On another front, on Monday, August 29, Brugmann resumed his assault on the San Francisco/East Bay Press Club. For something like 12 weeks, Brugmann has not stopped complaining that he did not win a single journalism award in the recently concluded competition.
Unlike the spin he gins up for public consumption, his disinformation campaign directed at fellow journalists — and this is only the latest episode — seldom sees the light of day. On the professional track, Brugmann stokes conspiracies in order to suggest to all reporters that they must beware of New Times. And in Brugmann’s version, this, too, is fuel for Justice Department review.
While the media is loath to give publicity to Brugmann’s neverending list of fraternal grievances, his complaints within the press corps yield a wonderful insight into his mania, because he apparently conducts this correspondence free of the fetters of a sober editor.
At the end of August, he e-mailed the board of directors of the San Francisco/East Bay Press Club a copy of his merger article about New Times Inc. and Village Voice Media. His cover note mouthed more propaganda aimed at the Justice Department, doused as the e-mail was with terms like “megachain merger” and “predatory papers.” In Brugmann’s mind, the rumored merger was directly connected to his not winning an award.
Reviewing Brugmann’s three-month obsession with the press club and one of our papers, the East Bay Express, explains why people do not call him on his sleaze. Who can engage in this sort of drivel for months on end other than Brugmann? At the same time there is an entertaining sickness to it all, like watching Raskolnikov sink ever deeper into his deranged fever in Dostoevsky’s Crime and Punishment.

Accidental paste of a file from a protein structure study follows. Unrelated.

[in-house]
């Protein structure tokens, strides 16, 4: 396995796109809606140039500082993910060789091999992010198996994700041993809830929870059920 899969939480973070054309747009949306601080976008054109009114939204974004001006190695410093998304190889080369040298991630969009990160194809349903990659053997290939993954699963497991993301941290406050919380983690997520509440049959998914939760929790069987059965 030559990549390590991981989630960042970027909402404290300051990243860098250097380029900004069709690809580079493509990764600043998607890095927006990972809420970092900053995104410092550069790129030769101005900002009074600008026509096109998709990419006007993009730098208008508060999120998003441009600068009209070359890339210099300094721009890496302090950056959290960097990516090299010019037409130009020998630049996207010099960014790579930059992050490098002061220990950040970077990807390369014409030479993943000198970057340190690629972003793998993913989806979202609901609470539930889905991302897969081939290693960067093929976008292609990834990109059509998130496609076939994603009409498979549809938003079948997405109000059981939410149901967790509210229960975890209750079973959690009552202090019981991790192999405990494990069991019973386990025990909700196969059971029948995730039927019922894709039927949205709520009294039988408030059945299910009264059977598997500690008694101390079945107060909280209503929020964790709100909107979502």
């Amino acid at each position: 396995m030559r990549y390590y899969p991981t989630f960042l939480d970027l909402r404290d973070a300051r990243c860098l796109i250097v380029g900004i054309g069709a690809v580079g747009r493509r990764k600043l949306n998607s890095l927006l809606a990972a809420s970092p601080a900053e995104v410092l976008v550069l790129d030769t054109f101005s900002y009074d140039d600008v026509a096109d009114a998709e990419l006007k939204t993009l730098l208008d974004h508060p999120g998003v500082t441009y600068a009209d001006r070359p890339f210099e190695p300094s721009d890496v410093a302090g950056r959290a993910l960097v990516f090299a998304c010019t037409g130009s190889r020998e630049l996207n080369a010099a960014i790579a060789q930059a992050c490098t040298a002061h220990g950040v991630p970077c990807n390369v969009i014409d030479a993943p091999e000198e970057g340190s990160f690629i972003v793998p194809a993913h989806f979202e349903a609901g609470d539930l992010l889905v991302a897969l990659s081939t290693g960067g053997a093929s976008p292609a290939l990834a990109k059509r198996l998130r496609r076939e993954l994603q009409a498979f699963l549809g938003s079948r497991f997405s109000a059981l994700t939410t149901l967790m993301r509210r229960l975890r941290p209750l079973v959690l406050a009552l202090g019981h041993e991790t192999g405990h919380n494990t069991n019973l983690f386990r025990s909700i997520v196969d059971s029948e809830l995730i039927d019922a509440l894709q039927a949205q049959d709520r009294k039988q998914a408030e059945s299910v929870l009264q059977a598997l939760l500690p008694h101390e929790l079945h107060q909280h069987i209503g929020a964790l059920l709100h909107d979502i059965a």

Consider Brugmann’s July 18 epistle in which he mauled the East Bay Press Club’s board of directors with a six-page, single-spaced diatribe about not winning a single award. He began his letter by looking back at his fights with Pacific Gas and Electric in, I kid you not, 1969. He segued into the predatory chain accusations, he reviewed our fight with the Justice Department, he marched them through the evils of Clear Channel. In his mind, he found a link between the press club’s awards banquet and the Clear Channel ads that appeared in our publications on June 29, “five days after the awards dinner [emphasis mine].” He then announced that he was pulling the Bay Guardian out of the press club.
“We will be happy to return when we are assured that there is a more hospitable environment for our form of independent, locally owned and operated journalism that competes with and challenges media conglomerates and chains. Too bad. So long for now. Thanks very much, Bruce B. Brugmann, still an independent and competitive journalist working at the bottom of Potrero Hill in San Francisco, beneath the plumes of two ruinous private power plants, courtesy of PG&E and the mainstream press,” concluded the publisher.
Except . . . God have mercy, Raskolnikov wasn’t concluded. Brugmann then added a P.S. headlined: “Make Lemonade,” a lengthy section on how the press club could enact his reforms.
Then he added P.S. 2: “The Chain Virus.”
Then P.S. 3: “Clear Channel/BGP/New Times is a local story.”
After that came P.S. 4: “Clear Channel Equals Monopoly Media.”
Mercifully, our prolix protester wrapped up with his omnibus P.S. 5: “Backup material,” in which he offered to send photocopies, memos, etc., etc., and did he mention that he was available for an interview? Because he is available for an interview.